O.F.M. Cap.
(born July 22, 1934) is an Italian Catholic
Catholic
priest in the Order of Friars Minor Capuchin
Order of Friars Minor Capuchin
and theologian. He has served as the Preacher to the Papal Household since 1980, under Pope
Pope
John Paul II, Pope Benedict XVI
Pope Benedict XVI
and Pope
Pope
Francis.Contents1 Biography1.1 Early life and education 1.2 Preacher to the Papal Household 1.3 Notable statements2 Bibliography 3 References 4 See alsoBiography[edit] Early life and education[edit] Raniero Cantalamessa
Raniero Cantalamessa
was born in Colli del Tronto, Italy on July 22, 1934.[1] He was ordained as a priest in the Franciscan Capuchin order in 1958.[2] He holds doctoral degrees in theology and classical literature
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Patristics
Patristics or patrology is the study of the early Christian writers who are designated Church Fathers. The names derive from the combined forms of Latin pater and Greek patḗr (father). The period is generally considered to run from the end of New Testament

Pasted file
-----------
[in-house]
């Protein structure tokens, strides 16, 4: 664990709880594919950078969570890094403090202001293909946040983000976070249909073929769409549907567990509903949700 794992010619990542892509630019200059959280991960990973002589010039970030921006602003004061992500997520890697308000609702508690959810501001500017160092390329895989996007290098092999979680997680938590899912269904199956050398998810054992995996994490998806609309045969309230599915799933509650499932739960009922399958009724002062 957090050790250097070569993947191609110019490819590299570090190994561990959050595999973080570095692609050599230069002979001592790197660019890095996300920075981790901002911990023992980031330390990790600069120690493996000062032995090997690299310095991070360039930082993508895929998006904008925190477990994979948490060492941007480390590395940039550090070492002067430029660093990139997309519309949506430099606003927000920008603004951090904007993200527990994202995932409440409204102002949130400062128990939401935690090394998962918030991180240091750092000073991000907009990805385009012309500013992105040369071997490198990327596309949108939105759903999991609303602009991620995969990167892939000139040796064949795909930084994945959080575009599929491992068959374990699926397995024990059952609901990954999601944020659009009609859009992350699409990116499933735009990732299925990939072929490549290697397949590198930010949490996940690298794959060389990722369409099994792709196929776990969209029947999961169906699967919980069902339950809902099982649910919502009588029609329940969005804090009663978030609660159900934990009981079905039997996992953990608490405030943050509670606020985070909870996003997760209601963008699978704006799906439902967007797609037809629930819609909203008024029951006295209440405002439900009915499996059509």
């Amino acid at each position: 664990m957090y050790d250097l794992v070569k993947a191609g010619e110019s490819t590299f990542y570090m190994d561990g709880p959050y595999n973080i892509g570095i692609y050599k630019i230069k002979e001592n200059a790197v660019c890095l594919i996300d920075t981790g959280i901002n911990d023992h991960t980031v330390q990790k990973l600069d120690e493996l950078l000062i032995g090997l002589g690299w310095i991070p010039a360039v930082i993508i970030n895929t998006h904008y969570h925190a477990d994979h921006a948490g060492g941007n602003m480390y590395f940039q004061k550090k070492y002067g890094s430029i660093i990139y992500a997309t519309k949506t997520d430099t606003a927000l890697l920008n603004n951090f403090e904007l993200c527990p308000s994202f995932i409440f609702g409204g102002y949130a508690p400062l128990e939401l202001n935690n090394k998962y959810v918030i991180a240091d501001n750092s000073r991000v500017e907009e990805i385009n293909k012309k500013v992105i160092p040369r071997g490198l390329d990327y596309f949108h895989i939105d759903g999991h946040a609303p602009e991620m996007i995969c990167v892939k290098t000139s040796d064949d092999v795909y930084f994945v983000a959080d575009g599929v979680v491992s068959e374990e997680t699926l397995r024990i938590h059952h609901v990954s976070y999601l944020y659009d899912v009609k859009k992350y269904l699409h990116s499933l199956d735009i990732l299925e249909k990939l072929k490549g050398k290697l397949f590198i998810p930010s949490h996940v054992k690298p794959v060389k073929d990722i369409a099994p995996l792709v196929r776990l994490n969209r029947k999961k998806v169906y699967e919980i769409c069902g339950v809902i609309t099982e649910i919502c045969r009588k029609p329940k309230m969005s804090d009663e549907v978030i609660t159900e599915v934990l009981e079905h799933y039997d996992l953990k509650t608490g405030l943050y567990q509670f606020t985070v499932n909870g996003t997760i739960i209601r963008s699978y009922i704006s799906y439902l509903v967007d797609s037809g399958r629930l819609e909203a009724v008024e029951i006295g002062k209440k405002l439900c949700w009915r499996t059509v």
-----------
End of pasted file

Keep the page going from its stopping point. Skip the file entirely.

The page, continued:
New Testament
times or end of the Apostolic Age
Apostolic Age
(c. AD 100) to either AD 451 (the date of the Council of Chalcedon)[1] or to the 8th-century Second Council of Nicaea.Contents1 Key persons 2 Key theological developments 3 Eras of the church fathers 4 Locations 5 Obstacles to 21st-century understanding 6 Patrologia vs
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Transitus
In Western Christianity, the Transitus
Transitus
(translation from Ecclesiastical Latin: crossing) refers to "the time of passage through death to life".[1] The Christian theologian
Christian theologian
German Martinez writes that:[2]The idea of death in the Latin transitus (transition, passing over) represents a unique Christian terminology linked to the paschal mystery
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Parousia
Parousia (/pəˈruːziə/; Greek: παρουσία) is an ancient Greek word meaning presence, arrival, or official visit.[1][2]Contents1 Classical usage 2 Septuagint 3 New Testament 4 Theological usage 5 Related terms 6 References 7 BibliographyClassical usage[edit] From the Ptolemaic period to the second century of the common era "parousia' was used in the East as a technical expression to denote the arrival or visit of a king or emperor, and celebrated the glory of the sovereign publicly. In memory of the visit of Emperor Nero
Nero
to the cities of Patras
Patras
and Corinth, advent coins were struck that carried the legend Adventus Augusti Corinth. The Greek word parousia here corresponded to the Latin word advent
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Liturgy
Liturgy
Liturgy